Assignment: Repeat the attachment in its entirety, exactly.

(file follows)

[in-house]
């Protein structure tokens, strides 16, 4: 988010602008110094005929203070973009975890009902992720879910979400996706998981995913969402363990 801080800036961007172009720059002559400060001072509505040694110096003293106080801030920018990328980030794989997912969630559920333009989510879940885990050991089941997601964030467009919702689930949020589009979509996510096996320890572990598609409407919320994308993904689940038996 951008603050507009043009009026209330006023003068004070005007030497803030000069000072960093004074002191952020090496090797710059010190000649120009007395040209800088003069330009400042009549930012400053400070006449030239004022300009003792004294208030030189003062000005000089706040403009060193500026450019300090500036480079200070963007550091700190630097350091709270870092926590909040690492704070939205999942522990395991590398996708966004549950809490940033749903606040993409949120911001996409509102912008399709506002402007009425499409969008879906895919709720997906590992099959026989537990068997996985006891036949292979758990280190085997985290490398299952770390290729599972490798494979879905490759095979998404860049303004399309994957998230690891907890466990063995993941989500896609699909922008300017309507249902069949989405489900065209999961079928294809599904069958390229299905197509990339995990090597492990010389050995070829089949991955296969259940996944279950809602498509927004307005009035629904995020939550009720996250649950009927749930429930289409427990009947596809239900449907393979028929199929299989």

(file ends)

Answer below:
[in-house]
């Protein structure tokens, strides 16, 4: 988010602008110094005929203070973009975890009902992720879910979400996706998981995913969402363990 801080800036961007172009720059002559400060001072509505040694110096003293106080801030920018990328980030794989997912969630559920333009989510879940885990050991089941997601964030467009919702689930949020589009979509996510096996320890572990598609409407919320994308993904689940038996 951008603050507009043009009026209330006023003068004070005007030497803030000069000072960093004074002191952020090496090797710059010190000649120009007395040209800088003069330009400042009549930012400053400070006449030239004022300009003792004294208030030189003062000005000089706040403009060193500026450019300090500036480079200070963007550091700190630097350091709270870092926590909040690492704070939205999942522990395991590398996708966004549950809490940033749903606040993409949120911001996409509102912008399709506002402007009425499409969008879906895919709720997906590992099959026989537990068997996985006891036949292979758990280190085997985290490398299952770390290729599972490798494979879905490759095979998404860049303004399309994957998230690891907890466990063995993941989500896609699909922008300017309507249902069949989405489900065209999961079928294809599904069958390229299905197509990339995990090597492990010389050995070829089949991955296969259940996944279950809602498509927004307005009035629904995020939550009720996250649950009927749930429930289409427990009947596809239900449907393979028929199929299989």